SIUE faculty says bargaining is no excuse not to give a raise



Illinois Correspondent

Edwardsville, IL – Just one minute, says the Southern Illinois University Edwardsville Faculty Association to the university administration.

Just because it’s a new union negotiating its first contract doesn’t mean that faculty can’t get an overdue, retroactive inflation adjustment now that the state finally has a budget, notes Kim Archer, president of the union in a letter to SIUE President Randy Dunn.

“The SIUE Faculty Association has been made aware of discussions at the system level based on the misconception that a retroactive inflation adjustment cannot be issued to the SIUE because we are in the midst of bargaining our first contract,” she wrote. “Collective bargaining does not in any way prohibit SIU from giving a raise to its faculty.”

Archer points out that the faculty members have already had to live with a four-year salary freeze on wages that were already 12 percent below the state average. Only Chicago State University and University of Illinois-Springfield faculty make less.


The last raise was a two percent merit-based increase in 2014, which did not apply equally to all faculty. Since then, the Consumer Price Index has risen about two percent each year.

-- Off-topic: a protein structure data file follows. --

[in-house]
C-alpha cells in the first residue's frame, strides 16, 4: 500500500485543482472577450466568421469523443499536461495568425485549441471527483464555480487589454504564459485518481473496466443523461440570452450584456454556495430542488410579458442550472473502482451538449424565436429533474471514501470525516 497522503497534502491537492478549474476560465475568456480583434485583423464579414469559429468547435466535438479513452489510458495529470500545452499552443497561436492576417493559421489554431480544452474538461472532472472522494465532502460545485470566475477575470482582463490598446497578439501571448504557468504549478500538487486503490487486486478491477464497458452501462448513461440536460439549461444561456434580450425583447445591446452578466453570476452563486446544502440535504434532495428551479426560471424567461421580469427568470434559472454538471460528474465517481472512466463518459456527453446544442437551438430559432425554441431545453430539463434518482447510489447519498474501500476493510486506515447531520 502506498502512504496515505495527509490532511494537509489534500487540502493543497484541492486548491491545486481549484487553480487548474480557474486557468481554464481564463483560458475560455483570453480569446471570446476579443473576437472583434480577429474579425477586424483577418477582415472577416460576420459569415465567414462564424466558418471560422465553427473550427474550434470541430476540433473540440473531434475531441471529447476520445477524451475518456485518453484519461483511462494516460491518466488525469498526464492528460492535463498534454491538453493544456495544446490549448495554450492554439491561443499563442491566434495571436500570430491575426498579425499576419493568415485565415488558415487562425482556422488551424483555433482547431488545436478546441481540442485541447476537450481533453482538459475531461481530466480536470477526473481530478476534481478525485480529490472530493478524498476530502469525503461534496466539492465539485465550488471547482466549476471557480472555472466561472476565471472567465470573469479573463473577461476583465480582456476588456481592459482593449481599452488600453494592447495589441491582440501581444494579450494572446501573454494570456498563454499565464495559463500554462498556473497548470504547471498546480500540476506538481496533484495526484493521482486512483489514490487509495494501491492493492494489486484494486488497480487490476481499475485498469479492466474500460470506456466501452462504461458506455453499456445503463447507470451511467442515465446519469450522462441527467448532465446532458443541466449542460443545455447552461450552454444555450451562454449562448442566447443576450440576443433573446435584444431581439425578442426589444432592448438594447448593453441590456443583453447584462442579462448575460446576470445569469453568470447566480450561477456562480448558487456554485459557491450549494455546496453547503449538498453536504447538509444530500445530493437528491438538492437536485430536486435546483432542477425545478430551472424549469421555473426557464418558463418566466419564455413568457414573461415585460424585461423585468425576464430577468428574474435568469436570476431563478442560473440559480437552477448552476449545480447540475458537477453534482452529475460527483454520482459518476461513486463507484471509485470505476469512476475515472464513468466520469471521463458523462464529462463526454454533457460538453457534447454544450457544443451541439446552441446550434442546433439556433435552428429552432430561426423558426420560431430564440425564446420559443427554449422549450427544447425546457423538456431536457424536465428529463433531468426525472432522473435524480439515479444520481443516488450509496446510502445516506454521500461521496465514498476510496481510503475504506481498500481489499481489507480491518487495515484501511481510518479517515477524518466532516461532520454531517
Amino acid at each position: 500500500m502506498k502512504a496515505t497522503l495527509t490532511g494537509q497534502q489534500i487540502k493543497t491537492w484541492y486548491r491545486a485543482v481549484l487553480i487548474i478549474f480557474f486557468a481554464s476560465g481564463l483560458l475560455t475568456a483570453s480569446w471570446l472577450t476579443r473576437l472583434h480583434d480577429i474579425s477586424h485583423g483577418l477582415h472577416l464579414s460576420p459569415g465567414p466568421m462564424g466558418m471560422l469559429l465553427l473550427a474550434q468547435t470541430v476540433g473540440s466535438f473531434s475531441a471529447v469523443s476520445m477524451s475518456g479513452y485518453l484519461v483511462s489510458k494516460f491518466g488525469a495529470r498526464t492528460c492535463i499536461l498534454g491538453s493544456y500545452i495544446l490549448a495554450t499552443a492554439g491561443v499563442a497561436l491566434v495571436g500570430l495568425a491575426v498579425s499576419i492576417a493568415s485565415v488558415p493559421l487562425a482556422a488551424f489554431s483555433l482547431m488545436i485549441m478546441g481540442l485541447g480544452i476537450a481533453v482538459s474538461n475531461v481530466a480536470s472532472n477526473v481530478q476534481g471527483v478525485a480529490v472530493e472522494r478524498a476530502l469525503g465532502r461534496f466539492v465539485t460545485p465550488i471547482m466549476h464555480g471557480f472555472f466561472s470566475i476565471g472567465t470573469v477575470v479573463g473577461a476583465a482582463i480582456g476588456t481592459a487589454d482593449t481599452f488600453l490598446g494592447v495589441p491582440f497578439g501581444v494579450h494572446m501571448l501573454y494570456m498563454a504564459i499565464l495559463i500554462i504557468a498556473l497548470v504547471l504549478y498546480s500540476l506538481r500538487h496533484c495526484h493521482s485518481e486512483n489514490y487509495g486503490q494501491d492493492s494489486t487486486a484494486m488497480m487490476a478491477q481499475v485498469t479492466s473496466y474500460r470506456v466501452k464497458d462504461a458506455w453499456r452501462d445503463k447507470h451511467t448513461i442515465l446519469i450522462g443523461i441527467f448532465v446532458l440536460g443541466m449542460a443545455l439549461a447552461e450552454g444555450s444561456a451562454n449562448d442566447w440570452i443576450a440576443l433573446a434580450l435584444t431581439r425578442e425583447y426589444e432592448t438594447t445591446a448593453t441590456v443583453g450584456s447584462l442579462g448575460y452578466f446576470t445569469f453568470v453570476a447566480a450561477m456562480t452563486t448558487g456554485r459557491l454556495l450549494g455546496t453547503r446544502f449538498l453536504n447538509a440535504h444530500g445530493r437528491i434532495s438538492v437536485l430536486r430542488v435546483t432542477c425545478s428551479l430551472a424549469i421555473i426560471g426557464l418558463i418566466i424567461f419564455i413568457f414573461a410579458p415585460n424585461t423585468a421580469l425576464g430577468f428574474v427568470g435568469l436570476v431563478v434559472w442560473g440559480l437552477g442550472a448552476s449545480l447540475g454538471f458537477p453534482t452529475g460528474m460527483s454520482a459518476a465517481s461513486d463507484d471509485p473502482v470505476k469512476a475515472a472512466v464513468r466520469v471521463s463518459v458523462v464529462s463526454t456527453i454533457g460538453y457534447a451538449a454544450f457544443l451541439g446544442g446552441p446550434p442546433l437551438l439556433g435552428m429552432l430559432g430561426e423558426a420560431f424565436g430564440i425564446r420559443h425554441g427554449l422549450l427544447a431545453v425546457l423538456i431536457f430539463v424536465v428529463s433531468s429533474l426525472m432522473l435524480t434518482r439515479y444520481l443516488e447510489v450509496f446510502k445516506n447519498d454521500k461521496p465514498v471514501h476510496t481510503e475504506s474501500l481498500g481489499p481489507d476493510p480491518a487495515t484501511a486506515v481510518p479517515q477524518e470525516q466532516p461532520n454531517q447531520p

“For an assistant professor in the College of Arts and Sciences, where salaries start as low as $40,500 a year, that’s about $3,335 in lost wages,” Archer told Dunn. “Add to that the strain of paying out of pocket for health care, as well as the new retroactive increase in state income tax, and today, your SIUE faculty’s economic situation is urgent.”

The new state budget includes retroactive Monetary Award Program (MAP) grant funding to help students pay for tuition.

“Likewise, your SIUE faculty now asks that you help to repair the economic damage from our past sacrifices on behalf of students, and do so independent of present or future bargaining,” Archer said.


The Faculty Association represents about 400 tenured and tenure-track faculty. It was recognized as a bargaining unit last December after more than half the eligible members signed forms authorizing collective bargaining.

Faculty members started the campaign in response to the state budget stalemate in Springfield, saying faculty members needed a stronger voice – “a place at the table when hard decisions need to be made,” as Archer put it.

The union is affiliated with the Illinois Education Association-NEA, which also represents locals for non-tenure track faculty, professional staff and technical staff – a total of about 900 employees at the university.


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